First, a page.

Content consumption spans devices

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Content consumption spans devices


Koreans are becoming savvier media consumers, in most cases using more than one electronic device to access content.

According to Cheil Worldwide, a media and advertising consulting company under Samsung Group, Koreans prefer watching entertainment programs, while consuming media content in their free time instead of in front of the television as it airs.

On Tuesday, the company released the results of a poll conducted last year that surveyed 2,000 people aged between 13 and 59, in eight regions across Korea, including Seoul.

More people watch web cartoons and videos that don’t consume as much time as regular show, it said, comparing that consumption as a snack, rather than a meal, and summarizing the trend as “snack culture.”

Daily and frequent smartphone use is the primary reason behind this phenomenon, Cheil said, which allows people access to any kind of entertainment anywhere, any time.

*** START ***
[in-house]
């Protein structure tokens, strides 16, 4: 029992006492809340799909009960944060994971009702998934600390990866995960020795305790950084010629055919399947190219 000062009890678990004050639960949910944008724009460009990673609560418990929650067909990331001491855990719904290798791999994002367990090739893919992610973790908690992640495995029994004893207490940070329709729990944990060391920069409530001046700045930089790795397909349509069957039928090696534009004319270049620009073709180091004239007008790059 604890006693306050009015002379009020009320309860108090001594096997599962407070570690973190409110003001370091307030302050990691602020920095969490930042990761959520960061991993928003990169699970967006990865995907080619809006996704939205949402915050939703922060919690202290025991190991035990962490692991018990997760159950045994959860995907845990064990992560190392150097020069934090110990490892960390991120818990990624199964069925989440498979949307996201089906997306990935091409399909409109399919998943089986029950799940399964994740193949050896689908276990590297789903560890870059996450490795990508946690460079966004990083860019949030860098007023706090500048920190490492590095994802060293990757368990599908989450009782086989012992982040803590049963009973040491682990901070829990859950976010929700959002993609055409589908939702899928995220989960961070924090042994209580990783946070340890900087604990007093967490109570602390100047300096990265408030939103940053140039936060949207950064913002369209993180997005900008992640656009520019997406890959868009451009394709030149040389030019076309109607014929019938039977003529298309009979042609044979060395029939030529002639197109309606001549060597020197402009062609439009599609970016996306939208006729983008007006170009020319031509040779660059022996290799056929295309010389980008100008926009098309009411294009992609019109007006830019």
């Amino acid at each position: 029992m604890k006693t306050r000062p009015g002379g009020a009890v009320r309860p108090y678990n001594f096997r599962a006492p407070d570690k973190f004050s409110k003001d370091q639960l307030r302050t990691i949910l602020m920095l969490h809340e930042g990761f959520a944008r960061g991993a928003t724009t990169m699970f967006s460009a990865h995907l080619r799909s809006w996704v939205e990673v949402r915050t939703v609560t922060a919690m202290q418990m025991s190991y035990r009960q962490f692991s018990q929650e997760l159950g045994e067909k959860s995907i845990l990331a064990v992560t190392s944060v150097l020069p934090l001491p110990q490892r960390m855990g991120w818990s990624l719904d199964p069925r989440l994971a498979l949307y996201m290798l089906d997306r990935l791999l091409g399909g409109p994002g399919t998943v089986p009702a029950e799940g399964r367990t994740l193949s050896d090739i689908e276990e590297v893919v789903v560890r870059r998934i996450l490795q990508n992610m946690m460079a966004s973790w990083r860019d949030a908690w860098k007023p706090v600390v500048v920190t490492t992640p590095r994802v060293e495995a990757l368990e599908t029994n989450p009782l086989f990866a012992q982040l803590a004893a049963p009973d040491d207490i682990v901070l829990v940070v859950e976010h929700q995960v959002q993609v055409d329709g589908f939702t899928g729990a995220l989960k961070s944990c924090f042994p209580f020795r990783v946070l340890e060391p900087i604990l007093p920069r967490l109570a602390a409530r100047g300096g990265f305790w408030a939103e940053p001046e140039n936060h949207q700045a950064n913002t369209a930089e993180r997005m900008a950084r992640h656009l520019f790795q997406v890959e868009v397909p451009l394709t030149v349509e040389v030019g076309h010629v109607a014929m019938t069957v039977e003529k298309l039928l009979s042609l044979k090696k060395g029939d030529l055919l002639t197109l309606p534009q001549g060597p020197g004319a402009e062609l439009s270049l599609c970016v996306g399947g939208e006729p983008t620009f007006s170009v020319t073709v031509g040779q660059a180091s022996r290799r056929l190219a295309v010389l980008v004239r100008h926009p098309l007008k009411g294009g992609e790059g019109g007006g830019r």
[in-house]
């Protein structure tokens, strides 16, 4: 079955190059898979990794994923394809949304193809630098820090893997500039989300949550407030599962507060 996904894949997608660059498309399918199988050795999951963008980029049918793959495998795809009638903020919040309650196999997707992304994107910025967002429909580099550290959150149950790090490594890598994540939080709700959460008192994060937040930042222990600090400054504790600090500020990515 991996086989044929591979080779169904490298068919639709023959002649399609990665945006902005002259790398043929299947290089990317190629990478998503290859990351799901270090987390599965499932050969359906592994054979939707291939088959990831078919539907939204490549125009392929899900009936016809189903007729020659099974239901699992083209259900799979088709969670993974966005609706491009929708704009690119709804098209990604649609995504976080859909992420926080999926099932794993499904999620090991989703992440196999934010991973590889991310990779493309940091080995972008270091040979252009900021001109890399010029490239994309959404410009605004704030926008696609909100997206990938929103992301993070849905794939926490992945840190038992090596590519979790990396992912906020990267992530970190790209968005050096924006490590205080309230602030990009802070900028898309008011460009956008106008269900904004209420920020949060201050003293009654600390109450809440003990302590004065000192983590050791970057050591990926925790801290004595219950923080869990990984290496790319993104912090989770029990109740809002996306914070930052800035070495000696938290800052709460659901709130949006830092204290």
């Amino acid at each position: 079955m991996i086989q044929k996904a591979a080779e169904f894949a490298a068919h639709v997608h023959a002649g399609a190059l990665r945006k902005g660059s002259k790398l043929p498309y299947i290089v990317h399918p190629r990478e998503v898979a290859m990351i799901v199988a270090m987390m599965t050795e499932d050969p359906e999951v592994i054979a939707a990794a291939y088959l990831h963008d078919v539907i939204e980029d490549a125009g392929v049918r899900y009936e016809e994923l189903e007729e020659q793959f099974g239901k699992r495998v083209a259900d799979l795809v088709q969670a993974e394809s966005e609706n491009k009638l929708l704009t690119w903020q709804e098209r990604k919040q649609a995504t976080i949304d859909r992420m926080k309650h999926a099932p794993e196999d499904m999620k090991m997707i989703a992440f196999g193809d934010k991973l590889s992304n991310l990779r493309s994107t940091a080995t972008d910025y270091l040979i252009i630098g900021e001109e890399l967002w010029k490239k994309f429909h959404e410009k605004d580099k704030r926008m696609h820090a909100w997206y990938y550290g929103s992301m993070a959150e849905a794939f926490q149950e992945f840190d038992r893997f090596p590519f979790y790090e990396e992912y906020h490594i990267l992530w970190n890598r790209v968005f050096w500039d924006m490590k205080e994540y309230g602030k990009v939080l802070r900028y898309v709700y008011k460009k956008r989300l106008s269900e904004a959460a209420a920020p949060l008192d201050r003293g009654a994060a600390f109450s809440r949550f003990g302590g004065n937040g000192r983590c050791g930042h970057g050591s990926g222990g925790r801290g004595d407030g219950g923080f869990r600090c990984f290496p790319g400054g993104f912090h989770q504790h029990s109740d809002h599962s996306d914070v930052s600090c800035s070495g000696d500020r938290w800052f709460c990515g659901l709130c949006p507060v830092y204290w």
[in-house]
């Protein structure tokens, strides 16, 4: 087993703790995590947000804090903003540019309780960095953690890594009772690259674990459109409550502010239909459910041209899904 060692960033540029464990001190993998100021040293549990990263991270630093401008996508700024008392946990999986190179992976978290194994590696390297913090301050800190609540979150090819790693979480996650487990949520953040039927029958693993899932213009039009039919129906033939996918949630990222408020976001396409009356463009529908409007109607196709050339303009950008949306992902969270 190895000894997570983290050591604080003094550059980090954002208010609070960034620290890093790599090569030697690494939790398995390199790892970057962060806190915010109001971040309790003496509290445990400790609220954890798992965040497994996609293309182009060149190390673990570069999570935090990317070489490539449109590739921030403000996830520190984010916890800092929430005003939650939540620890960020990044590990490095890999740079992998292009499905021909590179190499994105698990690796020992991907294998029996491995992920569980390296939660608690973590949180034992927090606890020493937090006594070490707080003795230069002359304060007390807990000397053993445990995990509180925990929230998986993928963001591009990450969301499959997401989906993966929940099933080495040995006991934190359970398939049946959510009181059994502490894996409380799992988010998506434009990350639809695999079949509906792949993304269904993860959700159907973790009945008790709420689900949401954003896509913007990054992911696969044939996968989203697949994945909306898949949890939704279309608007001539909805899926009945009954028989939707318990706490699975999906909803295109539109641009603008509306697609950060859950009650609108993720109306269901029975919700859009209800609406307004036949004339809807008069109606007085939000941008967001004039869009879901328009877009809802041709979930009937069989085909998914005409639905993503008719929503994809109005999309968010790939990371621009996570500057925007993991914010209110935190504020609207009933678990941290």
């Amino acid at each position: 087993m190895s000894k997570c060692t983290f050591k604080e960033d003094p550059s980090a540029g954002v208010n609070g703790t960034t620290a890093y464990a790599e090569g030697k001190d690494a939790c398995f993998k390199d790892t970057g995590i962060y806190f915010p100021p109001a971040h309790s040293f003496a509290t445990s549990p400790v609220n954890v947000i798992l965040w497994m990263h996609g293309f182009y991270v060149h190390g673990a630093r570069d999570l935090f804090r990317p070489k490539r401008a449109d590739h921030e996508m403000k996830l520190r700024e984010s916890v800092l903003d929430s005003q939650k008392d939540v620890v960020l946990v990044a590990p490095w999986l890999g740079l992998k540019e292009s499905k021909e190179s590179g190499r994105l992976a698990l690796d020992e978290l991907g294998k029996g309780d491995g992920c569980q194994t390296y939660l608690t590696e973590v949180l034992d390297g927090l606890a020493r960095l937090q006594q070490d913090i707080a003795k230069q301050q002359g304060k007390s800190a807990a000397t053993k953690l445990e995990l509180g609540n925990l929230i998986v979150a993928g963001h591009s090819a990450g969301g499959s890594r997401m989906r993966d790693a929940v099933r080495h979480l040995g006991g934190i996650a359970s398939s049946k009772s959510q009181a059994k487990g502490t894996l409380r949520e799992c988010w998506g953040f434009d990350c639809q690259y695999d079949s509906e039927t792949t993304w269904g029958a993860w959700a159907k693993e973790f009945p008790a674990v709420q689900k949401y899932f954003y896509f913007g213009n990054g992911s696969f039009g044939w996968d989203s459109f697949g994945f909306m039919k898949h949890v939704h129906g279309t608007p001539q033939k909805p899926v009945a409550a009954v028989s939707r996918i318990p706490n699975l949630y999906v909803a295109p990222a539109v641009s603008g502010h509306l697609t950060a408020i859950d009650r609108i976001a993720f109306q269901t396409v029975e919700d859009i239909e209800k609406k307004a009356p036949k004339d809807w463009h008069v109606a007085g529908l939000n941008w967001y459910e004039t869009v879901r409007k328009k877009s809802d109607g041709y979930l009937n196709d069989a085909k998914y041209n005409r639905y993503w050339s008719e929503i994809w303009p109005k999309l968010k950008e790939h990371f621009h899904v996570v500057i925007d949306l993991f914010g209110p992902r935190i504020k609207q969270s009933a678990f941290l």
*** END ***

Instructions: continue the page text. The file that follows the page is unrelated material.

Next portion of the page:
The survey also showed that more people use their smartphones to log on to social networking services, watch video and listen to music. Traditional functions, such as making phone calls or sending text messages, were weak by comparison.

Snack culture was also seen in respondents’ media preferences, with many choosing one-time variety shows as their favorites. In 2013, consumers selected dramas and news as their top two video contents.

Multi-tasking was also highlighted in 2014, Cheil’s survey showed, with 67.8 percent answering that they use two electronic devices to consume media content. The most popular combination was via television and mobile phone.

When asked why they use multiple devices, the No. 1 answer was to consume various content. Respondents added that they also searched for information seen on their primary devices on a second device ? the No. 2 answer.

Additionally, 16.6 percent answered that they don’t watch television programming during its scheduled air time.

This trend was more noticeable in young people. Of those under 20 years old, 25.8 percent answered that they do not watch TV programs during scheduled times, while 22.8 percent

of those in their 20s answered the same.

When they missed their favorite TV program, 44.5 percent said that they use video on-demand (VOD) services, while 41.6 percent said they wait until the rerun is aired.


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